Lord Dubs backs fundraiser for book on Prague’s Shoah stumbling stones
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Lord Dubs backs fundraiser for book on Prague’s Shoah stumbling stones

Peer who came to the UK from Czechoslovakia on the Kindertransport, is supporting a crowdfunding campaign set up by expat Trevor Sage to showcase memorials to victims of the Holocaust

Stephen is the Jewish News' Foreign Editor

Trevor Sage. (Photo credit: Jitka Hejtman Studio)
Trevor Sage. (Photo credit: Jitka Hejtman Studio)

A Jewish peer who came to Britain on the Kindertransport is helping a British man living in Prague raise money for a book showcasing stumbling stones laid in pavements to honour the city’s Jewish victims of the Nazis.

Lord Alf Dubs is backing the crowdfunding campaign of retired expat Trevor Sage in the Czech capital, urging Jewish community members to buy a book and donate it to a Jewish school.

Asked about the stumbling stones, or Stolpersteine, and Sage’s one-man quest to lay as many in Prague as possible, Dubs said they were “enormously important” because “they keep alive the memories of people who were cruelly murdered, some of whom may have no other grave or memorial”.

He said: “They also act as an important reminder of the horrors of the Holocaust and why we must always be determined and resolute in ensuring nothing like this can ever happen again. If we forget the past, we risk repeating its mistakes.

Lord Alf Dubs

“I hope to visit Prague again – the town of my birth – and I shall look out for these Stolpersteine which I’m sure will bring back memories for me. We all need to remember that terrible time in our continent’s history, not just those of us who, like me, lost friends and family in the Holocaust.”

The crowdfunding campaign is for a book chronicling the story both of the stones and those in whose memory they are laid, with Sage asking for around £4,600 to cover the cost of publication – a target he finally hit this week.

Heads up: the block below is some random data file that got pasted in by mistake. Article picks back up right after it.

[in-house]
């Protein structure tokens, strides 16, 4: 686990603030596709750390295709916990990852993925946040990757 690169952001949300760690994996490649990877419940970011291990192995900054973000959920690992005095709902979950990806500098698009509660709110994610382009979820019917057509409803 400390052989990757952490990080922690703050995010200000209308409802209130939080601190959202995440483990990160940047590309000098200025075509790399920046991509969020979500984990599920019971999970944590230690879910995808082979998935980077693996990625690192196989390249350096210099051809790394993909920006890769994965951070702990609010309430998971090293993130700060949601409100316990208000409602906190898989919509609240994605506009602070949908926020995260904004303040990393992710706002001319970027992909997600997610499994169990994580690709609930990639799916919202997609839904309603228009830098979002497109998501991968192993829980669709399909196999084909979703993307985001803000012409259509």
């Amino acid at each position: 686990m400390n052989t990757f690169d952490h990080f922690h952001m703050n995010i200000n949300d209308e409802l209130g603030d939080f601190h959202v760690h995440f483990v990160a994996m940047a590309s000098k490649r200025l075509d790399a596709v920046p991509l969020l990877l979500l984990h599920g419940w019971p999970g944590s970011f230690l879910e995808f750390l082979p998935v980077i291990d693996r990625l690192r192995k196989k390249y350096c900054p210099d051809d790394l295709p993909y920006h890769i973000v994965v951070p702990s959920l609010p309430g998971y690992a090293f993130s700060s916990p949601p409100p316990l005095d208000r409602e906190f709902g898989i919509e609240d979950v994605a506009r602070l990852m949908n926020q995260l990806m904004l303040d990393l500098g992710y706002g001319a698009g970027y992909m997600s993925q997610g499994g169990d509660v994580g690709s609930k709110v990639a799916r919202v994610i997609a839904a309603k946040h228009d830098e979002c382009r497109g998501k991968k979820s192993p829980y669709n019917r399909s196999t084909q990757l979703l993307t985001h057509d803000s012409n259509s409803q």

“Ten further stones were laid at the end of August and around 40 more are expected during September and October, all of which I will be adding to the book,” said Sage, who is not Jewish. “If all goes to plan, I expect to publish around mid-November.”

Collage of Shoah memorial stones

The Stolpersteine Project was started in the 1990s by German artist Gunter Demnig, with stones typically laid in the pavement outside the house of a Shoah victim.

Gunter Demnig

Finchley-born Sage, 60, took on the task of remembering victims in Prague after moving to the city and learning of stones laid there by Demnig. He first began cleaning up those that were there, before coordinating the laying of others.

“Many were difficult to read through being dirty and heavily tarnished,” he said. “It made me sad to think the names were disappearing for a second time. I wanted to revive them.”

He set about obtaining a list of 311 stones, researched the victims online, used Google maps to geo-locate their memorials, then set about cleaning each one. He later sought out relatives. “Many sent me photos. There are now faces for 195 of the 311 Stolpersteine. It meant that I could put them in an album – and now a book.”

 

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